HDAC9 promotes glioblastoma growth via TAZ-mediated EGFR pathway activation
Metrics: PDF 1260 views | HTML 1445 views | ?
Rui Yang1, Yanan Wu1, Mei Wang1, Zhongfeng Sun1, Jiahua Zou1, Yundong Zhang2, Hongjuan Cui1
1State Key Laboratory of Silkworm Genome Biology, Southwest University, Chongqing 400715, P.R. China
2Department of Neurosurgery, Research Institute of Surgery, Daping Hospital, Third Military Medical University, Chongqing 400042, P.R. China
Yundong Zhang, e-mail: firstname.lastname@example.org
Keywords: HDAC9, TAZ, cell cycle, EGFR, Glioblastoma
Received: December 8, 2014 Accepted: January 26, 2015 Published: February 10, 2015
Histone deacetylase 9 (HDAC9), a member of class II HDACs, regulates a wide variety of normal and abnormal physiological functions. We found that HDAC9 is over-expressed in prognostically poor glioblastoma patients. Knockdown HDAC9 decreased proliferation in vitro and tumor formation in vivo. HDAC9 accelerated cell cycle in part by potentiating the EGFR signaling pathway. Also, HDAC9 interacted with TAZ, a key downstream effector of Hippo pathway. Knockdown of HDAC9 decreased the expression of TAZ. We found that overexpressed TAZ in HDAC9-knockdown cells abrogated the effects induced by HDAC9 silencing both in vitro and in vivo. We demonstrated that HDAC9 promotes tumor formation of glioblastoma via TAZ-mediated EGFR pathway activation, and provide the evidence for promising target for the treatment of glioblastoma.
Glioblastoma (GBM) is the most common and aggressive primary brain tumor, with an extremely poor prognosis and very few therapeutic advances in the last decade. The current standard of care for patients with GBM provides only palliation with a median survival of about 15 months [1, 2]. The genetic, environmental, bacterial virulence, and many other factors have been in affecting the GBM oncogenic process, but the underlying molecular mechanism is poorly understood . Therefore, better defining the pathogenesis of GBM, looking for useful biomarkers, and exploring novel targets for treatment are urgently demanding.
Mutation and aberrant expression of various HDACs have been often observed in human disease, particularly in some cancers, making them important therapeutic targets for many types of malignancies [4, 5]. However, the contributions of specific HDACs to a given cancer type remain incompletely understood. HDAC9, like most class II HDACs, has a conserved histone deacetylase domain, catalyzes the removal of acetyl moieties in the N-terminal tail of histones, and possesses a long regulatory N-terminal domain to interact with tissue-specific transcription factors and co-repressors . The amino-terminal domain contains highly conserved serine residues that are subjected to phosphorylation. Signal-dependent phosphorylation of HDAC9 is a critical event that determines whether it is localized in the cytoplasm or nucleus . High expression of HDAC9 has been reported in cervical cancer . Likewise, upregulated expression of HDAC9 is associated with poor survival in medulloblastoma patients and in childhood acute lymphoblastic leukemia patients [9, 10]. But, the expression and function of HDAC9 in GBM are still unclear.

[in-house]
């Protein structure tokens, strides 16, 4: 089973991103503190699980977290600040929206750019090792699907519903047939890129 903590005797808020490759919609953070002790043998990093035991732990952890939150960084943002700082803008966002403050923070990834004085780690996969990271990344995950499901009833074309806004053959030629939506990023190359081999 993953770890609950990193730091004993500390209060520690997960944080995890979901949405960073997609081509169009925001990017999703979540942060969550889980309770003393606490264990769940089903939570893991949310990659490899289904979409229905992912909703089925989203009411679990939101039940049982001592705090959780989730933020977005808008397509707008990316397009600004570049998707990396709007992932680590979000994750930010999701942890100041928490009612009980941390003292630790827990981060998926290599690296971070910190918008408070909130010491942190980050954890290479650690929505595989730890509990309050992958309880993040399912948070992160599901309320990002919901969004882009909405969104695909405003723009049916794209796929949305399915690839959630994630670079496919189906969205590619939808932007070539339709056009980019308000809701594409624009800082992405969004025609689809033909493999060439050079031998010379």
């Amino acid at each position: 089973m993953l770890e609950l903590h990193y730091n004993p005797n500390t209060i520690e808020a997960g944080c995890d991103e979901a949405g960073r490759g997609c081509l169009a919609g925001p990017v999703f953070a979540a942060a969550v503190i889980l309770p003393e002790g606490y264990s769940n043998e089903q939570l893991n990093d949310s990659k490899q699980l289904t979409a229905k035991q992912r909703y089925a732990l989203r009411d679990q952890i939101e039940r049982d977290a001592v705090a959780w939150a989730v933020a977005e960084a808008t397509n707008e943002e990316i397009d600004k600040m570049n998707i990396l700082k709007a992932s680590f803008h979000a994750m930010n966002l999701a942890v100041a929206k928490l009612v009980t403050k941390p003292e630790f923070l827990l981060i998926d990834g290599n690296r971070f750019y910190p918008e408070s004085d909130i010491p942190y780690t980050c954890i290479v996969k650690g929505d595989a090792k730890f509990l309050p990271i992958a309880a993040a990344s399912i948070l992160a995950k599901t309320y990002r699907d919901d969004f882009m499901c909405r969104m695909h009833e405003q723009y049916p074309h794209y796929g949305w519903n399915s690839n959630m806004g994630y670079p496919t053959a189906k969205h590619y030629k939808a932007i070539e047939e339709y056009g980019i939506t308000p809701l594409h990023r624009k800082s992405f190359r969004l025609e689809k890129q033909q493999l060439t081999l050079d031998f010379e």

The frequent amplification of the epidermal growth factor receptor (EGFR) in GBM was firstly reported in 1985 and it has been confirmed in many subsequent studies . According to statistics, the EGFR gene is amplified in 30–40% of GBM patients, and nearly 50% of them highly express the receptor . EGFR is a member of ErbB family, which is activated by phosphorylating the tyrosine kinase moiety [13, 14]. Following EGFR activation, three major intracellular signaling pathways are activated, including the PI3K/AKT kinase pathway, the Ras-ERK cascade, and the STAT3-dependent signaling events [1, 15–17]. EGFR activation drives cell cycle progression, supports differentiation and migration, and inhibits apoptosis. In GBM cells, EGFR activation is believed to promote cancer cell growth and survival [18–20]. Down-regulation EGFR slowed cell migration . Ninov N et al reported that activation of EGFR pathway could increase the expression of cyclin E and CDK2 and then accelerate cell cycle progression . Also, HDAC9 is related to regulating the cell cycle progression. So, we conferred that EGFR/AKT/ERK signaling pathway might involved in the progression which was regulated by HDAC9 in GBM.
Transcriptional coactivator with PDZ-binding motif (TAZ) is a transcription cofactor through interacting with several nuclear factors, and plays a central role in the Hippo pathway, which regulates the size and shape of organ development . TAZ was described as a controlling gene, which is very important for muscle, respiratory epithelia and lung differentiation, osteogenesis and adipogenesis, cardiac and limb development . Recently, TAZ has been identified as an oncogene and has an important role in tumorigenicity of many malignancies, including breast cancer, non-small cell lung cancer, gastric cancer, colon cancer and papillary thyroid carcinoma [25–27]. Krishna et al. reported that TAZ regulated mesenchymal differentiation and correlated with higher grade and worse overall survival in gliomas . Furthermore, there’s evidence to show that HDAC inhibitors (HDIs) could decrease the TAZ expression .
In this paper, we investigated the function of HDAC9 in GBM development and progression. Our studies revealed that HDAC9 promotes GBM growth via TAZ-mediated EGFR pathway activation, and provide the evidence for promising target for the treatment of glioblastoma.